The outer edges of the pond are landscaped with tall grasses, fairy roses and an assortment of perennials. The Woerth’s have tried to use many Great Plains plants from the Nebraska Statewide Arboretum. The couple are members of that organization.
Southwest of the pond is an area where native grasses grow, in the spring globe alliums are featured with Black-eyed Susans and asters later in the season. Bluebird houses are also a highlight.
Star Patio and Butterfly/Hummingbird Garden
To the east of the shed and above the kitchen garden is the star patio where Steve sets up his telescope on clear nights. The telescope is a Mead ten-inch reflector with an equatorial mount. Chinese trumpet vine winds around the split-wood fence.
Just south of the patio are two flower beds. The upper bed features two tree peonies, wiegela and summersweet shrubs and perennial geranium (cranesbill). The lower bed is filled with daffodil blooms in the spring and daylilies during the summer.
The east side of the upper/lower bed is a butterfly/hummingbird garden. Here, visitors will find a yellow butterfly bush, honeysuckle, penstemon, hyssop and salvia and other perennials to entice the wee creatures.
Kitchen Garden and
The roses surrounding the garden are pink rugosa roses. The portage has a perennial bed of asparagus and strawberries. Eight raised beds hold heirloom tomatoes, salad greens, corn, cucumbers, peas, squash, peppers and onion. Above the portage, behind the shed is the herb garden featuring sage, chives, thyme, rosemary, tarragon and basil.
Follow the mowed paths down to the woodland area. There are three main entrances to the area. On the west side enter through the wooden arbor. Along this path visitors will find several planting areas, at the center of the woodland visitors will find many prized shade loving plants both wild and planned. Steve has created a room for himself with a stain glass window hung between the trees and a tractor seat.
From the center of the woodland take the lower east path, which will lead the visitor to the copper arbor into the campfire area.
Campfire Area and
A bricked-in fire pit with a drainage pipe is the center piece of the area where many family and international sing-a-longs have ended with s’mores. Heading north, follow the path up to the main yard and enjoy the shade-loving varieties under the ash trees. Featured in this area are hostas, columbines, corabells, Japanese painted ferns, daylilies, ‘Little Henry’ spireas and a couple of cimicifugas. Three tamarisks are off to the east – their rosy lavendar tops are brilliant in the early summer. The kidney shaped bed to the west is filled with 400 daffodils, then peonies and then coneflower in the spring.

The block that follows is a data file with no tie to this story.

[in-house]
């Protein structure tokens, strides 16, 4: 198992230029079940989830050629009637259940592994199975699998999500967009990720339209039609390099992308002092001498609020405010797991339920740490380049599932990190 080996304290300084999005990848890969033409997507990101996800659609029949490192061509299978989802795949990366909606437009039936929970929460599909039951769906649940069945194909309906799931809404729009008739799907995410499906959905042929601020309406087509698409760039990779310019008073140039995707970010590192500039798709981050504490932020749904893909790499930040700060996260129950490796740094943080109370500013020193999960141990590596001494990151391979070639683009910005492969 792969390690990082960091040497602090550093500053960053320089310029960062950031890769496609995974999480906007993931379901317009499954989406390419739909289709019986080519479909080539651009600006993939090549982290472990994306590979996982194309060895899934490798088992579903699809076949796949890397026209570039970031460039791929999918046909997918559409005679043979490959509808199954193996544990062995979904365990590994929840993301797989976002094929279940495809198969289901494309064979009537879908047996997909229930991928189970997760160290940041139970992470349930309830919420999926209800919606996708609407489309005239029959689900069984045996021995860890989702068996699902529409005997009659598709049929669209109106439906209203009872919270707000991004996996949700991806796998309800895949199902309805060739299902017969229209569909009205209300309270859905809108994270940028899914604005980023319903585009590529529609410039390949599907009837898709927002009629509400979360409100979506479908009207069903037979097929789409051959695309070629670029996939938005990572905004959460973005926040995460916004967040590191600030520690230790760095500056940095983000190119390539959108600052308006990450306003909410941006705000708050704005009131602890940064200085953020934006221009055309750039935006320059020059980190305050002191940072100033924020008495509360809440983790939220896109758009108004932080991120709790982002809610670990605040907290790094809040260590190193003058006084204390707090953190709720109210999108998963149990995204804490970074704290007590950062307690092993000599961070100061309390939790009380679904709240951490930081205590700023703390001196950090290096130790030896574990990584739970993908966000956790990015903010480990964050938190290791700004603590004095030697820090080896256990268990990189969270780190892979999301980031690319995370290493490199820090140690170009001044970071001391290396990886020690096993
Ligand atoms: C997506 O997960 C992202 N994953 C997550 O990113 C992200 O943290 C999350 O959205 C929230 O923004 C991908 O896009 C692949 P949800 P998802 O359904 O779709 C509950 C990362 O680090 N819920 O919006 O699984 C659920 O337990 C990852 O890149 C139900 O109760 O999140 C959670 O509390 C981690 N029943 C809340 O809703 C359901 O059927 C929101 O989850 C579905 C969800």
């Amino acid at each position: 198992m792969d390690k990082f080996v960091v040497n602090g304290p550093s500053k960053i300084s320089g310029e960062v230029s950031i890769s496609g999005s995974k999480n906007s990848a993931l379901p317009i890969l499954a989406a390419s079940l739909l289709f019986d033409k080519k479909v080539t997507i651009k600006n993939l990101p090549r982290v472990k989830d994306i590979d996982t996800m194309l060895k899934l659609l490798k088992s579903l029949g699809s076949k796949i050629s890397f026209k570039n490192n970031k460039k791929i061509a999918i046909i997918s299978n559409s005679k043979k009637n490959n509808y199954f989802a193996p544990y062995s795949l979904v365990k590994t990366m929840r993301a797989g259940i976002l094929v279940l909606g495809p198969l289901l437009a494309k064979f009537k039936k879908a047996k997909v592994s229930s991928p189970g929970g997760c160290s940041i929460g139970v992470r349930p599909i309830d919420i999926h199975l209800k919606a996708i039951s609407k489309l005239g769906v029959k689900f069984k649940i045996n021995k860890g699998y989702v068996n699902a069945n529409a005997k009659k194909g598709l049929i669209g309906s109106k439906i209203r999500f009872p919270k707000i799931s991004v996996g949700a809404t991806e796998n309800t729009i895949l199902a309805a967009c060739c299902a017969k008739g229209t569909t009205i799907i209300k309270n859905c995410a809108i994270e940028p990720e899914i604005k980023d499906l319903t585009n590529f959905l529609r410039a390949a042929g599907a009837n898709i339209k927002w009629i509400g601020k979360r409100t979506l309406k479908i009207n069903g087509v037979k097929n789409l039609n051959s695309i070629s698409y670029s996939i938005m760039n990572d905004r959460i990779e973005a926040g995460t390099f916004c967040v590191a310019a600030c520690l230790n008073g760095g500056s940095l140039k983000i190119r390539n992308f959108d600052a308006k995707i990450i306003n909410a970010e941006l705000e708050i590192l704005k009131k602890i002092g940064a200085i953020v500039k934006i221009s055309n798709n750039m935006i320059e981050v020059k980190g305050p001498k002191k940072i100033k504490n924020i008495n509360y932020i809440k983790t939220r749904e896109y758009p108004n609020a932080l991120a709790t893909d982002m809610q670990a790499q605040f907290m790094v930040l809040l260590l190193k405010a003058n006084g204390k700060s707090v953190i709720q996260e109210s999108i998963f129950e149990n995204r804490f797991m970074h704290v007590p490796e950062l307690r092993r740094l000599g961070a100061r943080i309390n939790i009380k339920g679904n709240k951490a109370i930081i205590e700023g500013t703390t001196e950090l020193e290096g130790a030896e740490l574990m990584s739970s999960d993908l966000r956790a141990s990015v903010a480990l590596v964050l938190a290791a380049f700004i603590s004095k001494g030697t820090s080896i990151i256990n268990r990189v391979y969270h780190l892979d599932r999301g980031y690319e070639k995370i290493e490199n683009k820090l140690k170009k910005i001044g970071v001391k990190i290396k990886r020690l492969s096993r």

Pink Box, Children’s Garden and Mary’s Garden
In the backyard visitors will find the pink box. The box is filled with all pink flowers – polyanthus roses and annual zonal geraniums.
Further west on the edge of the slop is the children’s garde, “Kindergarten,” where forsythia bushes enclose the area and help give the feeling of a secret garden. Lost toys populate the small garden and the oval path in the middle of the bushes passes by a birdbath, a fairy tea party, whiskey barrel where wizards and dragons battle and a small slide that goes down the hill ending in a small sandbox. The area surrounding the sandbox is terraced for more play.
Below the terraced area is a shrub garden with phlox and ajuga ground cover. Just west of the Kindergarten area is a tree house, with a rock climbing wall, tube slide, fire pole, spider web that dumps into a large sandbox.
In front of the tree house is a take down “princess pavilion” that Marilyn made from sheer drapes. In the tree house are several lengths of polyester materials that the Woerth’s grandchildren make into hammocks and canopies.
Turning north towards the Woerth home is Mary’s garden, Prairie Princess, filled with climbing rose, clematis, Stella D’Oro daylilies, columbines, coralbells, balloon flowers and a few annuals grace her feet.
Hosta Staircase and
Turning the corner to the west of the Woerth home, the hosta staircase starts with two miniature hostas and a butterfly bush the staircase proceeds from large to smaller hostas following the sloper. Move up the incline past the resting doe to the moon garden.
Moon gardens are traditionally all white flower gardens. The most fragrant flowers in a garden are often the white ones and the color white actually shimmers in the moonlight. Two white clematis outline the entry way and Sweet Autumn jumps it’s trellis, White Madonna lilies, phlox, obedient pant, iris, hosta, geranium, rugosa rose, azaleas and other white flowering plants and shrubs populate the enchanting area.
Front of the House and
the Daisy Garden
In the front of the Woerth home are varieties of shade-loving plants, including astilbes, Lady’s mantle, coral bells, columbine and a clematis ‘Blue Moon,’ as well as an almond bush.
Other perennials planted in front are groundcover vinca, lychnis, balloon flower, azaleas and a lace cap hydrangea. Across from the black wrought iron bench is a white arbor, one climbing rose and two kinds of clematis grace its side.
The daisy garden forms an edge of the front yard that is a gardener’s retreat. Visitors will often find Marilyn there during a break. While sitting on the bench, visitors will gaze out across what Marilyn calls her savannah. Daisy-types of flowers – day lilies, bee balm and oak leaf hyrangea ‘Snow Queen’ are the headlines in this corner of the yard.